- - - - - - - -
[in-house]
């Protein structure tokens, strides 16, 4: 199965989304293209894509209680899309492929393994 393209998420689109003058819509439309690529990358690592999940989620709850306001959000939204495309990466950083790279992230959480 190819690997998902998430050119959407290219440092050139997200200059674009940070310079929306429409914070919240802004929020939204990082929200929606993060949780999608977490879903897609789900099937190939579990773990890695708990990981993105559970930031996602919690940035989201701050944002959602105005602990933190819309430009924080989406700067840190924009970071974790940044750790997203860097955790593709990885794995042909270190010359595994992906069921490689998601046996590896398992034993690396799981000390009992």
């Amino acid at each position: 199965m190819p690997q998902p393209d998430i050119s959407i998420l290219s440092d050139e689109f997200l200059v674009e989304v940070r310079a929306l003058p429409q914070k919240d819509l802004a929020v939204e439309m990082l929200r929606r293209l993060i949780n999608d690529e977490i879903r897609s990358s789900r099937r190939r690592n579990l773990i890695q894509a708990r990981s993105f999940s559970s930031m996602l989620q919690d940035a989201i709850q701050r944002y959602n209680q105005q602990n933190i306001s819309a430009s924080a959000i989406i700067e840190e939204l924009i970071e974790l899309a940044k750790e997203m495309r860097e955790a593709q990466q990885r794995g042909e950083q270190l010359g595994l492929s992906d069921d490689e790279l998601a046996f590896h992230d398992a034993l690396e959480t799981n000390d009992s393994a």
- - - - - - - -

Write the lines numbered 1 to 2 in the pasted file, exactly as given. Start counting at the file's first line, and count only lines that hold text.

[in-house]
């Protein structure tokens, strides 16, 4: 199965989304293209894509209680899309492929393994 393209998420689109003058819509439309690529990358690592999940989620709850306001959000939204495309990466950083790279992230959480 190819690997998902998430050119959407290219440092050139997200200059674009940070310079929306429409914070919240802004929020939204990082929200929606993060949780999608977490879903897609789900099937190939579990773990890695708990990981993105559970930031996602919690940035989201701050944002959602105005602990933190819309430009924080989406700067840190924009970071974790940044750790997203860097955790593709990885794995042909270190010359595994992906069921490689998601046996590896398992034993690396799981000390009992």